Increase in opinionated voters could change policy decisions

“I’m not going to vote.”  From millennial groups, this is somewhat of a common phrase to be heard, especially with the 2016 presidential election coming up.  The reasons are varied: some don’t know the candidates well enough, some are alienated by politics, and some think that they’ll mess up the country by casting their vote.  But it’s a double-edged sword, isn’t it?

I did some research online to see if I could find out exactly why the younger individuals in the country do not like to be actively involved or have a firm understanding of politics.

Most websites said that this particular age group does not want to affiliate specifically with one political party, or feel that their own problems are ignored by the parties; some aren’t interested in politics so they don’t become involved.

It’s paradoxical and a vicious cycle.  Millennial problems are ‘ignored’, but if millennial individuals don’t go vote or make their voices heard, their problems will be buried even deeper underneath the issues that are focused on, or perhaps the problem isn’t major enough to be a nationwide concern at the moment.

Individuals who don’t have an interest in politics still say that their voices aren’t heard – and that’s because they aren’t using their voices.  Perhaps those who can’t affiliate with one specific party could register as Independent and vote for whoever they think would do the job best.

This millennial group doesn’t participate in politics nearly as much as other age groups:  only about 41 percent of registered voters between the ages of 18 and 24 voted in the 2012 election.

However, it’s crucial to mention that this country will, sooner or later, be wholly in their hands.  If you’re a millennial and you think the country is in bad shape, but you don’t want to get involved…someday, you’re going to have to, if you want your voice to be heard and for the country to change in any way, shape, or form.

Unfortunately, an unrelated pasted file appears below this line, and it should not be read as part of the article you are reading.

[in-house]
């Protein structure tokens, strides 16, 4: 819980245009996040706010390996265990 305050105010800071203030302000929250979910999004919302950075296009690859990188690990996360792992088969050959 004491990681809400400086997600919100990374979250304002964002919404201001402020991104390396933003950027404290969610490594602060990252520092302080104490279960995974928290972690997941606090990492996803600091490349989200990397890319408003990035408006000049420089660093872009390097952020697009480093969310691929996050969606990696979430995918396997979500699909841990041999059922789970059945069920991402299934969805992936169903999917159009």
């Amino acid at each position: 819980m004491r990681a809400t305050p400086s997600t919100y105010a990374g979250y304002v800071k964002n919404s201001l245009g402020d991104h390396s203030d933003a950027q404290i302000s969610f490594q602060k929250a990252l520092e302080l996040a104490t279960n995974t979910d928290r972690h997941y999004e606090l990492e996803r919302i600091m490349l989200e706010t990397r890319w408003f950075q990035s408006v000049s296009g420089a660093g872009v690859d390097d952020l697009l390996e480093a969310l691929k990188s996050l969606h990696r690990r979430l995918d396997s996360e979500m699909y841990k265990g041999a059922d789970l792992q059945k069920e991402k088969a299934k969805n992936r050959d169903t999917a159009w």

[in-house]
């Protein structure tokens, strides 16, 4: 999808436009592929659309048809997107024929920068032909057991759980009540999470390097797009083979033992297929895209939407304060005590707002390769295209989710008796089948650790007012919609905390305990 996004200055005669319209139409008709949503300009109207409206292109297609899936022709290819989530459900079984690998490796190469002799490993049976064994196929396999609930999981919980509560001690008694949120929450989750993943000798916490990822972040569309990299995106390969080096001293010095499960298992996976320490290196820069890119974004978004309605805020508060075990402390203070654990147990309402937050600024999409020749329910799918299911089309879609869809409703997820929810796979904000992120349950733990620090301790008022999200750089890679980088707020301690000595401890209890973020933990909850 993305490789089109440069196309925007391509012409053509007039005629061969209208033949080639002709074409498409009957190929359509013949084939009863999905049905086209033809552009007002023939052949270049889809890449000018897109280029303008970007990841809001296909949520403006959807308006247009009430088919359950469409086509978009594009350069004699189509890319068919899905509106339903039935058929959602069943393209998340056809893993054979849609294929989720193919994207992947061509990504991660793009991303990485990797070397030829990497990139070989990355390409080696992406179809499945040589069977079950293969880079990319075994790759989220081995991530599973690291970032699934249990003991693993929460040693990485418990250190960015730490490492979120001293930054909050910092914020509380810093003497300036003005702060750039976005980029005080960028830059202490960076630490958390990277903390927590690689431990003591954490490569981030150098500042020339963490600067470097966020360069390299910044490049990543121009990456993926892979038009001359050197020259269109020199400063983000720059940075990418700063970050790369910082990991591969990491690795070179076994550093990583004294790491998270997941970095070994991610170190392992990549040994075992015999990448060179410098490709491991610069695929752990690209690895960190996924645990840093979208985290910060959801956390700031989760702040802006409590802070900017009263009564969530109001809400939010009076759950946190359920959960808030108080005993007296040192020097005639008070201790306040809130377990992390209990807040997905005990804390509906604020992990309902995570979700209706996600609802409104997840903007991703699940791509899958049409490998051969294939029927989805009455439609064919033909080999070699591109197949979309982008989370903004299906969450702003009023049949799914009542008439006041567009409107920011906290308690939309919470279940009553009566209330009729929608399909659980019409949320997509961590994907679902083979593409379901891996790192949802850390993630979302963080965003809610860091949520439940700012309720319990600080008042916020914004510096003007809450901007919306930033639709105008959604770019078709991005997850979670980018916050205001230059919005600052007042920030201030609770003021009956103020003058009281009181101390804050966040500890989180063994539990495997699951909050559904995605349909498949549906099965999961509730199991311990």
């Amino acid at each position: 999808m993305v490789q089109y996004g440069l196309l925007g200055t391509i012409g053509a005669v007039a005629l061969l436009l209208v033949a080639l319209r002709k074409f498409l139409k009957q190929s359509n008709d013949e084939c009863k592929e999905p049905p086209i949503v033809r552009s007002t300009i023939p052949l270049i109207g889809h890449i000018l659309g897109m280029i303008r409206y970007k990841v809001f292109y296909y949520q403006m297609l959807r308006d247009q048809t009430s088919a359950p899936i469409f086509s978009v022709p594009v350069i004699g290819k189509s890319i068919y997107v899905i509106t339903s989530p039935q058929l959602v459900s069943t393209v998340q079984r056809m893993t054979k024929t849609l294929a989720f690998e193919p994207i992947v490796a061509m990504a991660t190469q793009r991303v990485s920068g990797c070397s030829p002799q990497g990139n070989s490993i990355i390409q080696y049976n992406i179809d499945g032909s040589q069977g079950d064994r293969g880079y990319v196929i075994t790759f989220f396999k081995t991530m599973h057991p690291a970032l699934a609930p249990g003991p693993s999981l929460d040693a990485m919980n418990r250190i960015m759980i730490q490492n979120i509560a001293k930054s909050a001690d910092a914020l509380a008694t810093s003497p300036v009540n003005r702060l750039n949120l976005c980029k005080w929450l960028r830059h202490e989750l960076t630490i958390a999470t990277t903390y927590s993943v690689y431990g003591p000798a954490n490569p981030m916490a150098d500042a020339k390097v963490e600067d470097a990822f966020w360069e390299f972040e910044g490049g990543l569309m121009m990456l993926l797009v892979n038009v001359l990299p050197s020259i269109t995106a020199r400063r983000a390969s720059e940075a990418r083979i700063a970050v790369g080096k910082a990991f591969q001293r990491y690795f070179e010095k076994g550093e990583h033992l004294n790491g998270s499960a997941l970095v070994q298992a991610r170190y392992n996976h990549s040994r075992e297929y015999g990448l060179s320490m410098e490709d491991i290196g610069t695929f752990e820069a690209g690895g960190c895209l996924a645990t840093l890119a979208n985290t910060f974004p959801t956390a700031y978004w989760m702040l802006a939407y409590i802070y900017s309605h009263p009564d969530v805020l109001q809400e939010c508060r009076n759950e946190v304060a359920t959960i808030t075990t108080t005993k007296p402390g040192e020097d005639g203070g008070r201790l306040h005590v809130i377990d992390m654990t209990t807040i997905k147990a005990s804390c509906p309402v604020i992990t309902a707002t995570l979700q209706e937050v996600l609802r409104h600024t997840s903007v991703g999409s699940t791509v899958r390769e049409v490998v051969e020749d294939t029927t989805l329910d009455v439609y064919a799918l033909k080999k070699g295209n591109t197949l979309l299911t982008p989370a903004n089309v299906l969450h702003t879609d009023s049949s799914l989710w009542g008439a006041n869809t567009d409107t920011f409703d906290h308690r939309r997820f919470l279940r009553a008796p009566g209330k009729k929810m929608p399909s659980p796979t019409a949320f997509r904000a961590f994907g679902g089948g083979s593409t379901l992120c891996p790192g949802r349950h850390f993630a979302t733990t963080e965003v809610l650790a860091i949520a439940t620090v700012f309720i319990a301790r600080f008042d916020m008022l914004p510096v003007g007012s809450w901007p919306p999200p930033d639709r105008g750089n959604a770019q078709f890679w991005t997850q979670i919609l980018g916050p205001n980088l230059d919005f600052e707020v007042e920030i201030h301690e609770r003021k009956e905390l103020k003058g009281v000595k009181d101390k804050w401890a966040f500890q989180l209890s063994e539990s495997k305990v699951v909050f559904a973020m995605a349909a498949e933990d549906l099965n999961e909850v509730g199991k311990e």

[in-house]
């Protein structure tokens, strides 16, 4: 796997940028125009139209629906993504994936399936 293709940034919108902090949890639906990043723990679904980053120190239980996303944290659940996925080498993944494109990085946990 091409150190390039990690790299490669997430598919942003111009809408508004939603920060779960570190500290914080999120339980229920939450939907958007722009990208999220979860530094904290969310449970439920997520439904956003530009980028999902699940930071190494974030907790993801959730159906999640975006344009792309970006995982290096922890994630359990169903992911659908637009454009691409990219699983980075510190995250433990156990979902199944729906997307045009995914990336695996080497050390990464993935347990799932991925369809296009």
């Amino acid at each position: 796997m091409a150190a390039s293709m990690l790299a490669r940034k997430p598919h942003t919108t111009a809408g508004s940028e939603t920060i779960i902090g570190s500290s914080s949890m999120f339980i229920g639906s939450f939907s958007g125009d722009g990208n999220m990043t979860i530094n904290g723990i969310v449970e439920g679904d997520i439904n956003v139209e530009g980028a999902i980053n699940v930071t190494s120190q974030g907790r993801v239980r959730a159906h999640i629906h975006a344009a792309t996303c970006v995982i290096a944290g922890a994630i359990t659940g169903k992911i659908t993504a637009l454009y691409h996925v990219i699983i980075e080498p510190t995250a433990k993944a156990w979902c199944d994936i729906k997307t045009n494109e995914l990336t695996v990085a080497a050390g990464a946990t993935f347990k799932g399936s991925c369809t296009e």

Another argument presented is that ‘it takes too much time to be involved in politics’.  In this era of technology, that argument is somewhat null and void.  I can catch up on the newest GOP debate just by clicking into a few news outlet links the day after, all of which are found under Facebook’s trending tab.

You should have a very, very solid understanding of the presidential candidates before you’re standing in the voting booth, but by following media outlets on Facebook and taking a second to read the articles they post can do wonders.

The groups whose problems are ignored by the presidential candidates should concern themselves more widely with the country’s problems; maybe a presidential candidate’s agenda could, one way or another, or in different ways, connect with their problems.  If enough of a group doesn’t vote or make their opinions or voices heard, nobody’s going to be able to see statistics, trends, or be able to accommodate for these opinions.

A campaign agenda cannot and will not focus on something rather unbeknown to the candidates.

Point is: if millennial individuals don’t vote because the current candidates don’t focus on their problems, future candidates won’t know about the group’s problems either. 

If you know enough about a presidential candidate to think they’d make a good president, then vote.  If you don’t know anything about any of the presidential candidates, then take a few minutes from your social media time to research such dry topics; your country may thank you. 

It’s easier now, what with the Republican candidate pool slimming down and the Democratic pool down to just a few to begin with.  Of course, don’t let your own single issue eclipse those of our country’s. Finally: vote savvy, my friends.

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